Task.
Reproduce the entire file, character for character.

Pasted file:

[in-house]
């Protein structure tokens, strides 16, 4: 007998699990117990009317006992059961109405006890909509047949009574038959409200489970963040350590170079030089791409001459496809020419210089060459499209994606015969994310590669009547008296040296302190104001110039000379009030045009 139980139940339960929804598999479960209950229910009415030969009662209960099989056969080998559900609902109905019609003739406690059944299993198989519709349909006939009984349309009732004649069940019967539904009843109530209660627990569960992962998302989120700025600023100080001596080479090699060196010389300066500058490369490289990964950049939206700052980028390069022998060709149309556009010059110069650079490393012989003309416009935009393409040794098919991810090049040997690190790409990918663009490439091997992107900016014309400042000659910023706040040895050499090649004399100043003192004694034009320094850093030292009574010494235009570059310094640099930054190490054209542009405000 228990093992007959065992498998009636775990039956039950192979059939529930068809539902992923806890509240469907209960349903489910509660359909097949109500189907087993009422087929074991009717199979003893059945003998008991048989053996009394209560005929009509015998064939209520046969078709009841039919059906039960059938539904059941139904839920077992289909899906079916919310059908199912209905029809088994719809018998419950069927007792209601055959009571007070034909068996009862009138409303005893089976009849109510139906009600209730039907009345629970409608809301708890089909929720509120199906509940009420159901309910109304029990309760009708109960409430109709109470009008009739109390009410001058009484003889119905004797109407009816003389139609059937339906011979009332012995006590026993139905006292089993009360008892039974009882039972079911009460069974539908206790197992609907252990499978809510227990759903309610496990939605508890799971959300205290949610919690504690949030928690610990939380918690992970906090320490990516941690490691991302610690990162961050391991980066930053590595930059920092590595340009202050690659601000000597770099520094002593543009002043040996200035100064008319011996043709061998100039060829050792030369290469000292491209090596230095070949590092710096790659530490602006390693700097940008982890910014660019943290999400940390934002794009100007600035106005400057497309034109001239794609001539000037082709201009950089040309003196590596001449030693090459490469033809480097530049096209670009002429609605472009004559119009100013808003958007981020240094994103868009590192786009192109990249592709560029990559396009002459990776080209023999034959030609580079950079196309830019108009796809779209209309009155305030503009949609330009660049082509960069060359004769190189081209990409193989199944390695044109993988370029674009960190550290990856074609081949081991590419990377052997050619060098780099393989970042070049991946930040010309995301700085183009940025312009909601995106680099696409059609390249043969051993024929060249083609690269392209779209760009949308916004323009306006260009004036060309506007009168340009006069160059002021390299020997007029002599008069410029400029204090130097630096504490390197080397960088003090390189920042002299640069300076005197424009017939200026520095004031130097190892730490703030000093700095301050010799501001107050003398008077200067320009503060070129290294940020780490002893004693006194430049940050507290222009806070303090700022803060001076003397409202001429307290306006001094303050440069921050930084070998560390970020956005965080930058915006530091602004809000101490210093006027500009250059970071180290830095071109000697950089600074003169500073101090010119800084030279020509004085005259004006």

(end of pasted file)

[in-house]
């Protein structure tokens, strides 16, 4: 007998699990117990009317006992059961109405006890909509047949009574038959409200489970963040350590170079030089791409001459496809020419210089060459499209994606015969994310590669009547008296040296302190104001110039000379009030045009 139980139940339960929804598999479960209950229910009415030969009662209960099989056969080998559900609902109905019609003739406690059944299993198989519709349909006939009984349309009732004649069940019967539904009843109530209660627990569960992962998302989120700025600023100080001596080479090699060196010389300066500058490369490289990964950049939206700052980028390069022998060709149309556009010059110069650079490393012989003309416009935009393409040794098919991810090049040997690190790409990918663009490439091997992107900016014309400042000659910023706040040895050499090649004399100043003192004694034009320094850093030292009574010494235009570059310094640099930054190490054209542009405000 228990093992007959065992498998009636775990039956039950192979059939529930068809539902992923806890509240469907209960349903489910509660359909097949109500189907087993009422087929074991009717199979003893059945003998008991048989053996009394209560005929009509015998064939209520046969078709009841039919059906039960059938539904059941139904839920077992289909899906079916919310059908199912209905029809088994719809018998419950069927007792209601055959009571007070034909068996009862009138409303005893089976009849109510139906009600209730039907009345629970409608809301708890089909929720509120199906509940009420159901309910109304029990309760009708109960409430109709109470009008009739109390009410001058009484003889119905004797109407009816003389139609059937339906011979009332012995006590026993139905006292089993009360008892039974009882039972079911009460069974539908206790197992609907252990499978809510227990759903309610496990939605508890799971959300205290949610919690504690949030928690610990939380918690992970906090320490990516941690490691991302610690990162961050391991980066930053590595930059920092590595340009202050690659601000000597770099520094002593543009002043040996200035100064008319011996043709061998100039060829050792030369290469000292491209090596230095070949590092710096790659530490602006390693700097940008982890910014660019943290999400940390934002794009100007600035106005400057497309034109001239794609001539000037082709201009950089040309003196590596001449030693090459490469033809480097530049096209670009002429609605472009004559119009100013808003958007981020240094994103868009590192786009192109990249592709560029990559396009002459990776080209023999034959030609580079950079196309830019108009796809779209209309009155305030503009949609330009660049082509960069060359004769190189081209990409193989199944390695044109993988370029674009960190550290990856074609081949081991590419990377052997050619060098780099393989970042070049991946930040010309995301700085183009940025312009909601995106680099696409059609390249043969051993024929060249083609690269392209779209760009949308916004323009306006260009004036060309506007009168340009006069160059002021390299020997007029002599008069410029400029204090130097630096504490390197080397960088003090390189920042002299640069300076005197424009017939200026520095004031130097190892730490703030000093700095301050010799501001107050003398008077200067320009503060070129290294940020780490002893004693006194430049940050507290222009806070303090700022803060001076003397409202001429307290306006001094303050440069921050930084070998560390970020956005965080930058915006530091602004809000101490210093006027500009250059970071180290830095071109000697950089600074003169500073101090010119800084030279020509004085005259004006």